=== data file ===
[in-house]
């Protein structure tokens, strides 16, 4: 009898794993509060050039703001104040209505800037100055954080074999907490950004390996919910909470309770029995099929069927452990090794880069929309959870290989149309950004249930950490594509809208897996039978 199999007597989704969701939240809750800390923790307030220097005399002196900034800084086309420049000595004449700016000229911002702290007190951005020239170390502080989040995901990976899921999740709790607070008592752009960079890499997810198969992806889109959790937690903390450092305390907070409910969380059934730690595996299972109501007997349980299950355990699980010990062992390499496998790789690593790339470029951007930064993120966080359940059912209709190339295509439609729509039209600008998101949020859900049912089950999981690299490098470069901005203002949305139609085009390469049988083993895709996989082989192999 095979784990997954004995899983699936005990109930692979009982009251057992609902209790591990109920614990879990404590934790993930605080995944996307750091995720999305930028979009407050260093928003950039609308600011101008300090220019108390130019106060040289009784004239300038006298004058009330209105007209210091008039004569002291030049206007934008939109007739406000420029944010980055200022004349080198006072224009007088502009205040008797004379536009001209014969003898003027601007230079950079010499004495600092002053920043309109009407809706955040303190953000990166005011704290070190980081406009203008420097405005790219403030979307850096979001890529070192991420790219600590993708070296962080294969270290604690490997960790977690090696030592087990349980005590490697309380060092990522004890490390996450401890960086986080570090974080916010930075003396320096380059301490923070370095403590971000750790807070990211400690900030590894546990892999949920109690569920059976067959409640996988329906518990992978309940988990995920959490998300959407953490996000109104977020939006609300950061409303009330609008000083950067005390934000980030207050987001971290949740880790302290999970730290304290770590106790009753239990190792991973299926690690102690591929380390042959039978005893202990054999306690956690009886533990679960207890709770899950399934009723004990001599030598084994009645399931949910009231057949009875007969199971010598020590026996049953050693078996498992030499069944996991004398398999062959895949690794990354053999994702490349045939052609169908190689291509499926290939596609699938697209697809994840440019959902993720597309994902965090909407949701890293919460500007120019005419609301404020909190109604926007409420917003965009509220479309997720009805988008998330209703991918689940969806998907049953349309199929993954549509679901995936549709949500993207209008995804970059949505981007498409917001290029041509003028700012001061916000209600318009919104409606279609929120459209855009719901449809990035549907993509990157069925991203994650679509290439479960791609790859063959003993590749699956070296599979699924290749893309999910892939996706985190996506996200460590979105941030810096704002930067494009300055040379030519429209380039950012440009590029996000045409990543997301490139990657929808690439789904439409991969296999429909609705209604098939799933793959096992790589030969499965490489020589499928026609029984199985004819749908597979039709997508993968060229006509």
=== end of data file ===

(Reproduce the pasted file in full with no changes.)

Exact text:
[in-house]
């Protein structure tokens, strides 16, 4: 009898794993509060050039703001104040209505800037100055954080074999907490950004390996919910909470309770029995099929069927452990090794880069929309959870290989149309950004249930950490594509809208897996039978 199999007597989704969701939240809750800390923790307030220097005399002196900034800084086309420049000595004449700016000229911002702290007190951005020239170390502080989040995901990976899921999740709790607070008592752009960079890499997810198969992806889109959790937690903390450092305390907070409910969380059934730690595996299972109501007997349980299950355990699980010990062992390499496998790789690593790339470029951007930064993120966080359940059912209709190339295509439609729509039209600008998101949020859900049912089950999981690299490098470069901005203002949305139609085009390469049988083993895709996989082989192999 095979784990997954004995899983699936005990109930692979009982009251057992609902209790591990109920614990879990404590934790993930605080995944996307750091995720999305930028979009407050260093928003950039609308600011101008300090220019108390130019106060040289009784004239300038006298004058009330209105007209210091008039004569002291030049206007934008939109007739406000420029944010980055200022004349080198006072224009007088502009205040008797004379536009001209014969003898003027601007230079950079010499004495600092002053920043309109009407809706955040303190953000990166005011704290070190980081406009203008420097405005790219403030979307850096979001890529070192991420790219600590993708070296962080294969270290604690490997960790977690090696030592087990349980005590490697309380060092990522004890490390996450401890960086986080570090974080916010930075003396320096380059301490923070370095403590971000750790807070990211400690900030590894546990892999949920109690569920059976067959409640996988329906518990992978309940988990995920959490998300959407953490996000109104977020939006609300950061409303009330609008000083950067005390934000980030207050987001971290949740880790302290999970730290304290770590106790009753239990190792991973299926690690102690591929380390042959039978005893202990054999306690956690009886533990679960207890709770899950399934009723004990001599030598084994009645399931949910009231057949009875007969199971010598020590026996049953050693078996498992030499069944996991004398398999062959895949690794990354053999994702490349045939052609169908190689291509499926290939596609699938697209697809994840440019959902993720597309994902965090909407949701890293919460500007120019005419609301404020909190109604926007409420917003965009509220479309997720009805988008998330209703991918689940969806998907049953349309199929993954549509679901995936549709949500993207209008995804970059949505981007498409917001290029041509003028700012001061916000209600318009919104409606279609929120459209855009719901449809990035549907993509990157069925991203994650679509290439479960791609790859063959003993590749699956070296599979699924290749893309999910892939996706985190996506996200460590979105941030810096704002930067494009300055040379030519429209380039950012440009590029996000045409990543997301490139990657929808690439789904439409991969296999429909609705209604098939799933793959096992790589030969499965490489020589499928026609029984199985004819749908597979039709997508993968060229006509």